Shaped and inspired by the American South, The Savage Radley is the brainchild of Shaina Goodman, a Kentucky-raised songwriter and Delta farmer's daughter whose music stomps, twangs, and bangs with all the power of her homeland.
"We're not throwback country," she says of her band, a group of pickers and pounders who add electricity, elasticity and grit to her songs. "We're not looking to be in the mainstream, either. We just want to fill our own corner of this Americana southern landscape."
Fueled by electric guitar, pedal steel, piano, and the percussion of former punk drummer and longtime band member Stephen Montgomery, the songs on the Savage Radley's debut album, Kudzu, tell the story of a modern-day South. This is raw, ragged, rock-influenced roots music, with Goodman singing about the land she knows — a land nearly forgotten, tucked away along the banks of the Mississippi River — in a voice caught halfway between a wail and a warble. Different in scope and sound from the music emanating from the nearby country capital of the world, Nashville TN, Kudzu was recorded in western Kentucky, with producer Skylar Wilson (Justin Townes Earle, Caitlin Rose, Andrew Combs) traveling from Tennessee to work with the band.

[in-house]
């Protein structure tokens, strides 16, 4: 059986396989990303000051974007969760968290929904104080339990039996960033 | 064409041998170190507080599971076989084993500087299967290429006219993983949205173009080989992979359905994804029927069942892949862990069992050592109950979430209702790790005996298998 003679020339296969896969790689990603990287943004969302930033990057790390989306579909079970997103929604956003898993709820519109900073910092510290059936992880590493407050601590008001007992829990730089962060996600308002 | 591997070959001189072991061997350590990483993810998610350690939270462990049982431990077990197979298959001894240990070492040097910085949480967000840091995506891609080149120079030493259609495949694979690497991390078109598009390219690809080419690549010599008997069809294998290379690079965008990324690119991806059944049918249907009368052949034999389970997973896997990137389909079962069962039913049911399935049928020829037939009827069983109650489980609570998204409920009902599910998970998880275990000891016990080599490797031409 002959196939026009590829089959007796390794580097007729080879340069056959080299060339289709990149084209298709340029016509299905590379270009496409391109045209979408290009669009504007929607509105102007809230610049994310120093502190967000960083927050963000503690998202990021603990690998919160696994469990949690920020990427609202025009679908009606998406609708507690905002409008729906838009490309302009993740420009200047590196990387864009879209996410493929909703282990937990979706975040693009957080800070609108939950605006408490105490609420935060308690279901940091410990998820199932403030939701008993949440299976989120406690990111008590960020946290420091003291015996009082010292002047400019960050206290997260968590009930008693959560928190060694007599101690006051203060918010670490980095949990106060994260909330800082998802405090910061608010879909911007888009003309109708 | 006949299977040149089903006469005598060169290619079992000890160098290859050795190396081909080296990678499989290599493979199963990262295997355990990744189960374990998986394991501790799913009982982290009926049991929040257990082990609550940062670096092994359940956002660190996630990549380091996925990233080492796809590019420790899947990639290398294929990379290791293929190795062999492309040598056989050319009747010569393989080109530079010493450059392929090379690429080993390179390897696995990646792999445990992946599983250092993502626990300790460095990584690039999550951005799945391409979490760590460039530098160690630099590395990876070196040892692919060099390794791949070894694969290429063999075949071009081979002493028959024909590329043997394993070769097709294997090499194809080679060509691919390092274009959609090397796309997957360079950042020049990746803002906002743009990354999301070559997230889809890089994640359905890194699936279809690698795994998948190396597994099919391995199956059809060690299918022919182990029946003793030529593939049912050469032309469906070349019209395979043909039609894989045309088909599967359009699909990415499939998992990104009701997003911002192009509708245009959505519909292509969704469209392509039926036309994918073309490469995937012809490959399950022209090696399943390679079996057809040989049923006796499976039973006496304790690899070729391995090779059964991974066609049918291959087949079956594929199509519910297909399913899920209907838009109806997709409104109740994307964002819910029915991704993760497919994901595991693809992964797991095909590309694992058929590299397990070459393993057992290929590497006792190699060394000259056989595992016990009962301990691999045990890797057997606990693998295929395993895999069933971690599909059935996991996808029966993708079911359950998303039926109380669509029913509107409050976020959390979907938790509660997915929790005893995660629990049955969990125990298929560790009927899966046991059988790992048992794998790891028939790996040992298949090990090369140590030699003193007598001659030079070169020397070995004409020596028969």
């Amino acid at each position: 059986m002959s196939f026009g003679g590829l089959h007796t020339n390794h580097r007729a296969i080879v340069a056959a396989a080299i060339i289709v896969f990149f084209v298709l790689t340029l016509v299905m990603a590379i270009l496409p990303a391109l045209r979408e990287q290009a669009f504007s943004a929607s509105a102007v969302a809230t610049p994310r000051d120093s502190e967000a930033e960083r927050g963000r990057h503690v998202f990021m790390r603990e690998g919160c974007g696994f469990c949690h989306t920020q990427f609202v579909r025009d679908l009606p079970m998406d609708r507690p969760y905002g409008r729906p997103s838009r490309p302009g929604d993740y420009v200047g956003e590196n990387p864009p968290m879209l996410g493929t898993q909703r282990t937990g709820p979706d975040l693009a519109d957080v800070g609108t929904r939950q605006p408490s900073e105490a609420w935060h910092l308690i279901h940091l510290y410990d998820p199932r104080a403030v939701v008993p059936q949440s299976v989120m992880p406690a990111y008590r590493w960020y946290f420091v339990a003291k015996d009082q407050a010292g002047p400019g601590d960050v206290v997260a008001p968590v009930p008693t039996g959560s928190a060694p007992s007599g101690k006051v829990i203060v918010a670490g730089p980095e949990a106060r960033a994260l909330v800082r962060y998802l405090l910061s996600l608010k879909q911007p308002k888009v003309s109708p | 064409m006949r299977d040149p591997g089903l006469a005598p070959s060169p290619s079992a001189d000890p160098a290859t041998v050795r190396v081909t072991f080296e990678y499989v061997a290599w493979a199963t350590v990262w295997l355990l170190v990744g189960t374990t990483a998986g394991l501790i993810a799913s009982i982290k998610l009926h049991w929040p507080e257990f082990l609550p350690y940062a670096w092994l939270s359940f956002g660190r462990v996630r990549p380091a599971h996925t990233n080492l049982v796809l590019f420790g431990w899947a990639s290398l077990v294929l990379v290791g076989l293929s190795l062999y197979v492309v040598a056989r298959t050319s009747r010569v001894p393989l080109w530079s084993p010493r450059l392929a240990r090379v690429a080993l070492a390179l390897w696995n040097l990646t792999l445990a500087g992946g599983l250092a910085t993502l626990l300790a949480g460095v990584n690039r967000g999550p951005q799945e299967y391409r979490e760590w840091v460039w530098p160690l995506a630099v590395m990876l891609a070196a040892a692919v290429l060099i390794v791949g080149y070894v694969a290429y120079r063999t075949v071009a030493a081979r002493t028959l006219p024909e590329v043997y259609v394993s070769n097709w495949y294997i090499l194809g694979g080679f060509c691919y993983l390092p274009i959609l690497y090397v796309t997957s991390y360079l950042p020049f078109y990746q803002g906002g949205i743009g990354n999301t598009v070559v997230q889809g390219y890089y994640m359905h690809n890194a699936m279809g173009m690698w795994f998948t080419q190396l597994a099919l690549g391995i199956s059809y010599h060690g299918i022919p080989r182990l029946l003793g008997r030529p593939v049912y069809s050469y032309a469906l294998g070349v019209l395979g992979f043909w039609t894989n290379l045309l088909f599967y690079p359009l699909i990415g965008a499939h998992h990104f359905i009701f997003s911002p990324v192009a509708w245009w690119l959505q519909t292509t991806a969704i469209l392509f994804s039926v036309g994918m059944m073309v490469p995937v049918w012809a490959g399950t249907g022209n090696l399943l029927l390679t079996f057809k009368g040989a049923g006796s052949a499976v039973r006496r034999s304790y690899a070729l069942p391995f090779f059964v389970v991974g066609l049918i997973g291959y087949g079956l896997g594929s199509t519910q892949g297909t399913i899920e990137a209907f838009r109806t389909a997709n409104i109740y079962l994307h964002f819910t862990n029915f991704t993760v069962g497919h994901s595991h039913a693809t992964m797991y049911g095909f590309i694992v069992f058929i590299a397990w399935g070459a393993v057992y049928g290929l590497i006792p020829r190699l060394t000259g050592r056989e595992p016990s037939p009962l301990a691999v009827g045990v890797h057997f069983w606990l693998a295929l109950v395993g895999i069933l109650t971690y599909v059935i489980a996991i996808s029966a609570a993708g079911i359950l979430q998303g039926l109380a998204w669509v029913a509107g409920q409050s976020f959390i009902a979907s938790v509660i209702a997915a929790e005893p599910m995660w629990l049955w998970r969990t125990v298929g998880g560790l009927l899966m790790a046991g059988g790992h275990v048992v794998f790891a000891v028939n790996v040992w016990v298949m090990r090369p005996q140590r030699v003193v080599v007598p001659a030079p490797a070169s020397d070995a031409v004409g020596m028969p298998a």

Kudzu isn't some nostalgia project, meant to evoke the mid-century charm of country music's golden years. It's modern. It's progressive. Kicking off with the guitar-heavy "Gone," Kudzu shines a light on love and life in rural America. "Little River Town" tells the story of Goodman's grandparents, former sharecroppers who transformed themselves into owners of a large farming operation, while "Slough Water" — equal parts piano ballad, folk song and secular gospel tune — finds the singer longing for the muddy, therapeutic water of the Mississippi River. Along the way, the Savage Radley kicks up plenty of dust with the fuzzy, fiery "Worm (On Hot Pavement)," casts a spooky spell during "Blood Money," rides a four-on-the-floor groove during the short, stomping "Hammers," and slows down the pace with the tormented love ballad "Milk and Honey."
Mixing the storytelling tradition of classic southern writers with an amped-up soundcheck, Goodman views Kudzu as another step toward the band becoming part of "a new wave of Southern rock." It's an album about where she's from, stacked with songs that point to where she's going.
"I'm a real farmer's daughter, singing about the things I know," she explains. "It's not hard to share my sense of place when I know figuratively and literally how a patch of land holds a world together."